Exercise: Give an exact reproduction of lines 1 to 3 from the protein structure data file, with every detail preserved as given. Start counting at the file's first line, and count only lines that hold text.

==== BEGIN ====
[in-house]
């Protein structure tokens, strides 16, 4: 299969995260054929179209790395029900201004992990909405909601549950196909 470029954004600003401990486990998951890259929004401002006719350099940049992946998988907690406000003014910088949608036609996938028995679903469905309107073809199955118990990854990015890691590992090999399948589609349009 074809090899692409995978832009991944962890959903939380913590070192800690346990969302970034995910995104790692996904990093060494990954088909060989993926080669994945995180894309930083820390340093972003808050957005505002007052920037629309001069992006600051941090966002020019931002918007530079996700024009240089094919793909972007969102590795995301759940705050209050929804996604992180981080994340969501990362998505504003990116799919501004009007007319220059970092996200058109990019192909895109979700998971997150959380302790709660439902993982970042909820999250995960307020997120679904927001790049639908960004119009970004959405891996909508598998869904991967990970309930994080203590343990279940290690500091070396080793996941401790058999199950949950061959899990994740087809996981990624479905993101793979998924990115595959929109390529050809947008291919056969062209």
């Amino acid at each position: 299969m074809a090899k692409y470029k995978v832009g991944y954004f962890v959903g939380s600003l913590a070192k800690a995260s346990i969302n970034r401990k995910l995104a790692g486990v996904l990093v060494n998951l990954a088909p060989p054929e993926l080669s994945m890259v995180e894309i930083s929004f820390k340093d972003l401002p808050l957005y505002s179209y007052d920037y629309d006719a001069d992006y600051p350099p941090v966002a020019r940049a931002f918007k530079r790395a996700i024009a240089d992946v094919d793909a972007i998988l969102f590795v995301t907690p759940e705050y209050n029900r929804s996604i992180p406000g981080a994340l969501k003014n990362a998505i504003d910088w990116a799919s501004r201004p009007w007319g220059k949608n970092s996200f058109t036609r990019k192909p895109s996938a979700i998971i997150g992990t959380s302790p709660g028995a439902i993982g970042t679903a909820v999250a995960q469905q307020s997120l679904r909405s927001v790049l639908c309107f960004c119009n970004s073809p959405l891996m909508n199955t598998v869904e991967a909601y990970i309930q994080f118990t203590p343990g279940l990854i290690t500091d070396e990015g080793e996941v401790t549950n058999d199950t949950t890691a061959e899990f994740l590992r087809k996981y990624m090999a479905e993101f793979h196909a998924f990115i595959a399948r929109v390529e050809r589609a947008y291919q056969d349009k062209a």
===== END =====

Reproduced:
[in-house]
């Protein structure tokens, strides 16, 4: 299969995260054929179209790395029900201004992990909405909601549950196909 470029954004600003401990486990998951890259929004401002006719350099940049992946998988907690406000003014910088949608036609996938028995679903469905309107073809199955118990990854990015890691590992090999399948589609349009 074809090899692409995978832009991944962890959903939380913590070192800690346990969302970034995910995104790692996904990093060494990954088909060989993926080669994945995180894309930083820390340093972003808050957005505002007052920037629309001069992006600051941090966002020019931002918007530079996700024009240089094919793909972007969102590795995301759940705050209050929804996604992180981080994340969501990362998505504003990116799919501004009007007319220059970092996200058109990019192909895109979700998971997150959380302790709660439902993982970042909820999250995960307020997120679904927001790049639908960004119009970004959405891996909508598998869904991967990970309930994080203590343990279940290690500091070396080793996941401790058999199950949950061959899990994740087809996981990624479905993101793979998924990115595959929109390529050809947008291919056969062209």
């Amino acid at each position: 299969m074809a090899k692409y470029k995978v832009g991944y954004f962890v959903g939380s600003l913590a070192k800690a995260s346990i969302n970034r401990k995910l995104a790692g486990v996904l990093v060494n998951l990954a088909p060989p054929e993926l080669s994945m890259v995180e894309i930083s929004f820390k340093d972003l401002p808050l957005y505002s179209y007052d920037y629309d006719a001069d992006y600051p350099p941090v966002a020019r940049a931002f918007k530079r790395a996700i024009a240089d992946v094919d793909a972007i998988l969102f590795v995301t907690p759940e705050y209050n029900r929804s996604i992180p406000g981080a994340l969501k003014n990362a998505i504003d910088w990116a799919s501004r201004p009007w007319g220059k949608n970092s996200f058109t036609r990019k192909p895109s996938a979700i998971i997150g992990t959380s302790p709660g028995a439902i993982g970042t679903a909820v999250a995960q469905q307020s997120l679904r909405s927001v790049l639908c309107f960004c119009n970004s073809p959405l891996m909508n199955t598998v869904e991967a909601y990970i309930q994080f118990t203590p343990g279940l990854i290690t500091d070396e990015g080793e996941v401790t549950n058999d199950t949950t890691a061959e899990f994740l590992r087809k996981y990624m090999a479905e993101f793979h196909a998924f990115i595959a399948r929109v390529e050809r589609a947008y291919q056969d349009k062209a």